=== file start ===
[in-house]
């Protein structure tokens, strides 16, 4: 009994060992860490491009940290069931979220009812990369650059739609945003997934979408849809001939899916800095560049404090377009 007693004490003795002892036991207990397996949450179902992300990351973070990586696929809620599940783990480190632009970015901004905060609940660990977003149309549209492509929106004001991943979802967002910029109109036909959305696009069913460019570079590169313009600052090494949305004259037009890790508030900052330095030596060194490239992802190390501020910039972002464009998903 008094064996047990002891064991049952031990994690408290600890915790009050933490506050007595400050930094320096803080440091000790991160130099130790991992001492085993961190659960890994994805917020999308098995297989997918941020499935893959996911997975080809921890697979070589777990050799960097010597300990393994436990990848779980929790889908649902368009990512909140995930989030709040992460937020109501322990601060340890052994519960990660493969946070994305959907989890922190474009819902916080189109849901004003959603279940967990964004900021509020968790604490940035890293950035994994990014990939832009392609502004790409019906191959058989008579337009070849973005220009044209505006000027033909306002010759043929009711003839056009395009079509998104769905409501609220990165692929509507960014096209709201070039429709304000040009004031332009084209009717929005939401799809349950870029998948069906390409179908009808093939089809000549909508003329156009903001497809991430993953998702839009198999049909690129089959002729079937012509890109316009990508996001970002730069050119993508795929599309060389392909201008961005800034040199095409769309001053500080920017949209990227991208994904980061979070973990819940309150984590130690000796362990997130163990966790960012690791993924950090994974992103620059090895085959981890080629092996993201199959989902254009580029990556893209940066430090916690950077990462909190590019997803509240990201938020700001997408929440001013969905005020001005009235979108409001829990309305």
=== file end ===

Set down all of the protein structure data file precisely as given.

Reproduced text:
[in-house]
């Protein structure tokens, strides 16, 4: 009994060992860490491009940290069931979220009812990369650059739609945003997934979408849809001939899916800095560049404090377009 007693004490003795002892036991207990397996949450179902992300990351973070990586696929809620599940783990480190632009970015901004905060609940660990977003149309549209492509929106004001991943979802967002910029109109036909959305696009069913460019570079590169313009600052090494949305004259037009890790508030900052330095030596060194490239992802190390501020910039972002464009998903 008094064996047990002891064991049952031990994690408290600890915790009050933490506050007595400050930094320096803080440091000790991160130099130790991992001492085993961190659960890994994805917020999308098995297989997918941020499935893959996911997975080809921890697979070589777990050799960097010597300990393994436990990848779980929790889908649902368009990512909140995930989030709040992460937020109501322990601060340890052994519960990660493969946070994305959907989890922190474009819902916080189109849901004003959603279940967990964004900021509020968790604490940035890293950035994994990014990939832009392609502004790409019906191959058989008579337009070849973005220009044209505006000027033909306002010759043929009711003839056009395009079509998104769905409501609220990165692929509507960014096209709201070039429709304000040009004031332009084209009717929005939401799809349950870029998948069906390409179908009808093939089809000549909508003329156009903001497809991430993953998702839009198999049909690129089959002729079937012509890109316009990508996001970002730069050119993508795929599309060389392909201008961005800034040199095409769309001053500080920017949209990227991208994904980061979070973990819940309150984590130690000796362990997130163990966790960012690791993924950090994974992103620059090895085959981890080629092996993201199959989902254009580029990556893209940066430090916690950077990462909190590019997803509240990201938020700001997408929440001013969905005020001005009235979108409001829990309305």